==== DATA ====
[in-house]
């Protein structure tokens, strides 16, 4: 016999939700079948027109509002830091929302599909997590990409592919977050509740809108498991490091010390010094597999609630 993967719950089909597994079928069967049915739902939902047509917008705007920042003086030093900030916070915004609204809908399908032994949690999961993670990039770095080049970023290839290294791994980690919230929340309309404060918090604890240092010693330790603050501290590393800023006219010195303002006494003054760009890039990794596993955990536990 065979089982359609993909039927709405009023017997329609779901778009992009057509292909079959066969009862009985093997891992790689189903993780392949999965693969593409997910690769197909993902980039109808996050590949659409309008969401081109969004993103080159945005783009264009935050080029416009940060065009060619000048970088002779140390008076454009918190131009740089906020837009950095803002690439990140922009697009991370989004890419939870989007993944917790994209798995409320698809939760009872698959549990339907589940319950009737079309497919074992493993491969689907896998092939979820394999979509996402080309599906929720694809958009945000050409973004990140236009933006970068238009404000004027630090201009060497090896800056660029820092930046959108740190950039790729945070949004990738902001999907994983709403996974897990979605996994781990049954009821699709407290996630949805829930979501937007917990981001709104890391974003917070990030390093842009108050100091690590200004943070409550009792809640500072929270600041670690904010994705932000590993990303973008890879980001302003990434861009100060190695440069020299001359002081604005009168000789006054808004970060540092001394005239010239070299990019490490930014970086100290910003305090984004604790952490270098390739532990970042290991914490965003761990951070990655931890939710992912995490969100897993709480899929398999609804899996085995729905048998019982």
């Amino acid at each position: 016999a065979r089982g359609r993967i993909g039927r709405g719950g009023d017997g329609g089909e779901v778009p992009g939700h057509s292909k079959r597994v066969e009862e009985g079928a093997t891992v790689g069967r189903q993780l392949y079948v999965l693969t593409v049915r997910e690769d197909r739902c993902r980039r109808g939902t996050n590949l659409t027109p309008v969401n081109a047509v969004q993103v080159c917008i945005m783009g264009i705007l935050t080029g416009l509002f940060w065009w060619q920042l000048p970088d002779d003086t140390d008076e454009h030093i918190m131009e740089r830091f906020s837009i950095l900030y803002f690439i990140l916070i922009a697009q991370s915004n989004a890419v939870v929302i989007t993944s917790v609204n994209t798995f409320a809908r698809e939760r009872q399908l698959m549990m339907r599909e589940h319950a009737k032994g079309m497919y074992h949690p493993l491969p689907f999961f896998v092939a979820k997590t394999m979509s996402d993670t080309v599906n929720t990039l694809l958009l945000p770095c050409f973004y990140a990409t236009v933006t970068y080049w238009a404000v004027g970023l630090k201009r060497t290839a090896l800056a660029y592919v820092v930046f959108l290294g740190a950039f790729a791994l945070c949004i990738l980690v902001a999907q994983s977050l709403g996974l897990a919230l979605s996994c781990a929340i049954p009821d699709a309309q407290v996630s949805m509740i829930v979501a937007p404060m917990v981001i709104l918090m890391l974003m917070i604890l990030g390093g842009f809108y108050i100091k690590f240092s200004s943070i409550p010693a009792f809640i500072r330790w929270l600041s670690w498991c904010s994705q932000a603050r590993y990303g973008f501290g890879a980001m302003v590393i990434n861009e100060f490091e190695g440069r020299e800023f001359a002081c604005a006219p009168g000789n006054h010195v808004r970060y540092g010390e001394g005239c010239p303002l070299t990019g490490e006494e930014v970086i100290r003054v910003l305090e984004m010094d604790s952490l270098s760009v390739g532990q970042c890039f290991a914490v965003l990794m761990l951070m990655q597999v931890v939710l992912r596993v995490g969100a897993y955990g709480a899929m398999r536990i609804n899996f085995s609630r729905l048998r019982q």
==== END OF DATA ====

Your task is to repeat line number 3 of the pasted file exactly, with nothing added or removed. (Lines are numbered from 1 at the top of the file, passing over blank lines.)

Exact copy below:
């Amino acid at each position: 016999a065979r089982g359609r993967i993909g039927r709405g719950g009023d017997g329609g089909e779901v778009p992009g939700h057509s292909k079959r597994v066969e009862e009985g079928a093997t891992v790689g069967r189903q993780l392949y079948v999965l693969t593409v049915r997910e690769d197909r739902c993902r980039r109808g939902t996050n590949l659409t027109p309008v969401n081109a047509v969004q993103v080159c917008i945005m783009g264009i705007l935050t080029g416009l509002f940060w065009w060619q920042l000048p970088d002779d003086t140390d008076e454009h030093i918190m131009e740089r830091f906020s837009i950095l900030y803002f690439i990140l916070i922009a697009q991370s915004n989004a890419v939870v929302i989007t993944s917790v609204n994209t798995f409320a809908r698809e939760r009872q399908l698959m549990m339907r599909e589940h319950a009737k032994g079309m497919y074992h949690p493993l491969p689907f999961f896998v092939a979820k997590t394999m979509s996402d993670t080309v599906n929720t990039l694809l958009l945000p770095c050409f973004y990140a990409t236009v933006t970068y080049w238009a404000v004027g970023l630090k201009r060497t290839a090896l800056a660029y592919v820092v930046f959108l290294g740190a950039f790729a791994l945070c949004i990738l980690v902001a999907q994983s977050l709403g996974l897990a919230l979605s996994c781990a929340i049954p009821d699709a309309q407290v996630s949805m509740i829930v979501a937007p404060m917990v981001i709104l918090m890391l974003m917070i604890l990030g390093g842009f809108y108050i100091k690590f240092s200004s943070i409550p010693a009792f809640i500072r330790w929270l600041s670690w498991c904010s994705q932000a603050r590993y990303g973008f501290g890879a980001m302003v590393i990434n861009e100060f490091e190695g440069r020299e800023f001359a002081c604005a006219p009168g000789n006054h010195v808004r970060y540092g010390e001394g005239c010239p303002l070299t990019g490490e006494e930014v970086i100290r003054v910003l305090e984004m010094d604790s952490l270098s760009v390739g532990q970042c890039f290991a914490v965003l990794m761990l951070m990655q597999v931890v939710l992912r596993v995490g969100a897993y955990g709480a899929m398999r536990i609804n899996f085995s609630r729905l048998r019982q």